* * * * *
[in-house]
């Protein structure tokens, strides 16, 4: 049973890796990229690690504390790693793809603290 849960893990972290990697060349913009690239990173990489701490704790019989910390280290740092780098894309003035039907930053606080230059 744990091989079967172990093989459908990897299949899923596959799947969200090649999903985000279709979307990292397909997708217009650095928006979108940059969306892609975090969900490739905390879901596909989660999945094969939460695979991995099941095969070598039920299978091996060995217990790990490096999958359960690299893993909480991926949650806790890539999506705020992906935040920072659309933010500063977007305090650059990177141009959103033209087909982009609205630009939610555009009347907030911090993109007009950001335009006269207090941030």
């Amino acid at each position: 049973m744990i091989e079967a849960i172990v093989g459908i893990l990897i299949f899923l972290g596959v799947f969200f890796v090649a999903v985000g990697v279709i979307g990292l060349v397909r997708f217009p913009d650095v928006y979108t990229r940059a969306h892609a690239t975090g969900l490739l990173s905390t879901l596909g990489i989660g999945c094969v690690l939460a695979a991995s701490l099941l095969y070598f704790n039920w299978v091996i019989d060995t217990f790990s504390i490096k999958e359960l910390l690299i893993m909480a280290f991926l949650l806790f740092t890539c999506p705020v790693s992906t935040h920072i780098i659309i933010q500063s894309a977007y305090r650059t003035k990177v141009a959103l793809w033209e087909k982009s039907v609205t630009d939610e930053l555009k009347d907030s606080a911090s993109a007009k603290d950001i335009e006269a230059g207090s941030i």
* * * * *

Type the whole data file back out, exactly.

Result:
[in-house]
């Protein structure tokens, strides 16, 4: 049973890796990229690690504390790693793809603290 849960893990972290990697060349913009690239990173990489701490704790019989910390280290740092780098894309003035039907930053606080230059 744990091989079967172990093989459908990897299949899923596959799947969200090649999903985000279709979307990292397909997708217009650095928006979108940059969306892609975090969900490739905390879901596909989660999945094969939460695979991995099941095969070598039920299978091996060995217990790990490096999958359960690299893993909480991926949650806790890539999506705020992906935040920072659309933010500063977007305090650059990177141009959103033209087909982009609205630009939610555009009347907030911090993109007009950001335009006269207090941030």
């Amino acid at each position: 049973m744990i091989e079967a849960i172990v093989g459908i893990l990897i299949f899923l972290g596959v799947f969200f890796v090649a999903v985000g990697v279709i979307g990292l060349v397909r997708f217009p913009d650095v928006y979108t990229r940059a969306h892609a690239t975090g969900l490739l990173s905390t879901l596909g990489i989660g999945c094969v690690l939460a695979a991995s701490l099941l095969y070598f704790n039920w299978v091996i019989d060995t217990f790990s504390i490096k999958e359960l910390l690299i893993m909480a280290f991926l949650l806790f740092t890539c999506p705020v790693s992906t935040h920072i780098i659309i933010q500063s894309a977007y305090r650059t003035k990177v141009a959103l793809w033209e087909k982009s039907v609205t630009d939610e930053l555009k009347d907030s606080a911090s993109a007009k603290d950001i335009e006269a230059g207090s941030i």